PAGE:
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"Baron P was the owner of a very handsome one, which Catherine the Great was continually admiring, so that the Baron could do no less than present it to the Empress, who most graciously received it, and henceforth poor pug was so constantly crammed with luxuries, which he had never previously tasted, that he actually died of repletion.
"The Empress, much grieved at this event, said
to one of her officers 'Take P , and let him be
flayed and stuffed.' In obedience to this despotic order, straightway the officer went to the Baron's house, and with a face full of horror, repeated the Empress's commands.
"As may be readily conceived, the Baron by no means considered his position a pleasant one; for he well knew if she really was determined to flay and stuff him, there was no appeal. Nevertheless, he prevailed on the officer to let him go to the Empress, who, on hearing of the ridiculous mistake, was ready to expire with laughter. She soon, however, dispelled the Baron's fears, by telling him it was the dead pug, to whom she had given his name, and that she had ordered it, not him, to be flayed and stuffed.
"By the spirit of Bottcher, I verily believe the china pug you have purchased is a facsimile of the Baron."
Visit Meissen, my friends, and recollect, Art is truth: and truth is religion.
The specimens of Dresden, marked ^z^C are as common as turnips ; but those generally found in shops must not be confounded or mentioned in the same breath with those grand pieces and services bearing this mark, which were made for Royalty alone, either for use or presents, and marked in gold. Genuine specimens of this mark are usually painted with views, and Chinese subjects were made under the superintendence of Horoldt, about 1376. An esteemed friend of my own has a set of fine vases of this period and mark, which are exquisitely painted in Chinese Examples.
Returning to the Nymphenburg, the name of "Auer" is justly celebrated as a first-rate artist who painted for that Factory; his signature appears on a service most charmingly decorated in classical subjects, in the possession of a well-known English connoisseur.
Dresden china, if old and fine, was, and is, doubtless, beautiful, and much of modern Dresden has its charms to those who do not esteem refined art. But there were other factories in the past German Empire which produced specimens of surpassing beauty: need I name Frankenthal, Fulda, Carl Theodore, as also Nymphenburg?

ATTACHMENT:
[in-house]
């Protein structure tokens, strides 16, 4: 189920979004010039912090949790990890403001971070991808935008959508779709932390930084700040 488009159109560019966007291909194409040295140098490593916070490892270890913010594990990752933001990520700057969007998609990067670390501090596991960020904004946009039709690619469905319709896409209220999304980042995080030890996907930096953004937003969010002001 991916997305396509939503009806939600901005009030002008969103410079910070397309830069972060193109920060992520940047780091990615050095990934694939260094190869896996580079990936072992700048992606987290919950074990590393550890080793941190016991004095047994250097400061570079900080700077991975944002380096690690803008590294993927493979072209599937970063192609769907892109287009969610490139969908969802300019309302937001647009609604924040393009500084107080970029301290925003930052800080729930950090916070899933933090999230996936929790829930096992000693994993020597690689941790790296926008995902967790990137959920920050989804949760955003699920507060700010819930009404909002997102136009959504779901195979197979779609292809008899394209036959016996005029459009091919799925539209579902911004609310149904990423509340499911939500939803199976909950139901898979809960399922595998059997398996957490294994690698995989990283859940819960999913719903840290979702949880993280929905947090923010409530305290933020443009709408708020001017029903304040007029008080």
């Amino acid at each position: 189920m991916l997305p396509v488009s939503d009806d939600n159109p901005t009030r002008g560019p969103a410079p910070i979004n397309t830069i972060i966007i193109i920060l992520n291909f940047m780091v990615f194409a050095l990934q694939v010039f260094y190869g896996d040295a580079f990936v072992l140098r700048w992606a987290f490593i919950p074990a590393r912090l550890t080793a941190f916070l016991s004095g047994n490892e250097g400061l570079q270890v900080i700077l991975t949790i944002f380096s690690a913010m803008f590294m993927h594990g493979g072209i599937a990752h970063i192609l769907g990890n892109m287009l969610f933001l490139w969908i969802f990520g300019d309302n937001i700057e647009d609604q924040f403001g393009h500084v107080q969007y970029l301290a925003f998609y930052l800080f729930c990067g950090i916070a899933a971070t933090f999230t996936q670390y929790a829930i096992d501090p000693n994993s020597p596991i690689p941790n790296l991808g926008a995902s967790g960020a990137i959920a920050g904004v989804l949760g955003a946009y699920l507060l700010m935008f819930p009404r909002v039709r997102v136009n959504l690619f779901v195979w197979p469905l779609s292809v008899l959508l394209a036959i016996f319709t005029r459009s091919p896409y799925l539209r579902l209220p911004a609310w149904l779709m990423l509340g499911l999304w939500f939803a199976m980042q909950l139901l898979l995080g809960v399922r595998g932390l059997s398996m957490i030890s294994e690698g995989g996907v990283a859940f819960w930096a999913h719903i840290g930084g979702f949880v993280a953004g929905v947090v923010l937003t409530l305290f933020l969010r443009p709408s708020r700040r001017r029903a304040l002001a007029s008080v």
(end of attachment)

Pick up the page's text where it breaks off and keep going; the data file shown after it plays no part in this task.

I recently beheld a set of this latter china, which belonged to the Countess Darner, who left ten millions of thalers to the poor; her collection of China was also sold: this specimen, now in the collection of a friend in England, is exquisite. I venture also to remark, as I have already said, that first-rate Dresden china, particularly figures, are rarely surpassed; but the trickery and humbug, if I may use the word, are also rarely surpassed. As regards Nymphenburg, many of the finest specimens were painted by the justly celebrated artist "Auer," his signature is on the admirable service to which I have alluded.
TI THEN the fruit-trees are in the full blossom of late spring-time, and all nature is alive, there are few pleasanter scenes than that on which the traveller looks as he journeys from Dresden by the banks of the Elbe, to the Austrian frontier at Bodenbach. From thence to the ancient city of Prague the route is scarcely less interesting; and a few days' ramble amid the mountains of the Saxon Tyrol will amply reward all lovers of the picturesque,
Ere I commenced my quests as a bric-a-brac hunter in various capitals and towns throughout Europe, I felt, and still feel, that I might possibly create additional interest by briefly describing to my readers the countries and places in which for a time I lingered, rather than by dwelling merely on the tastes which induced such pursuits, inasmuch as to those who have not precisely the "brica-brac" fever, which causes me to halt at every window of what is generally termed a curiosity-shop, some few words in reference to the modes and manners of those far away in foreign lands, among whom my pursuits have led me to associate—as to the beauties of nature which, from time to time, my wanderings have enabled me to look upon and enjoy—must, I imagine, cause pleasant sensations to the lover of travel. Any man, be who he may, who has ears to hear and eyes to behold, who in simple language can tell his tale of other lands, and offer his experiences for the benefit of his fellow-men, must cause pleasure to many who seek knowledge beyond the narrow channel which divides them from people of other tongues, tastes, and habits.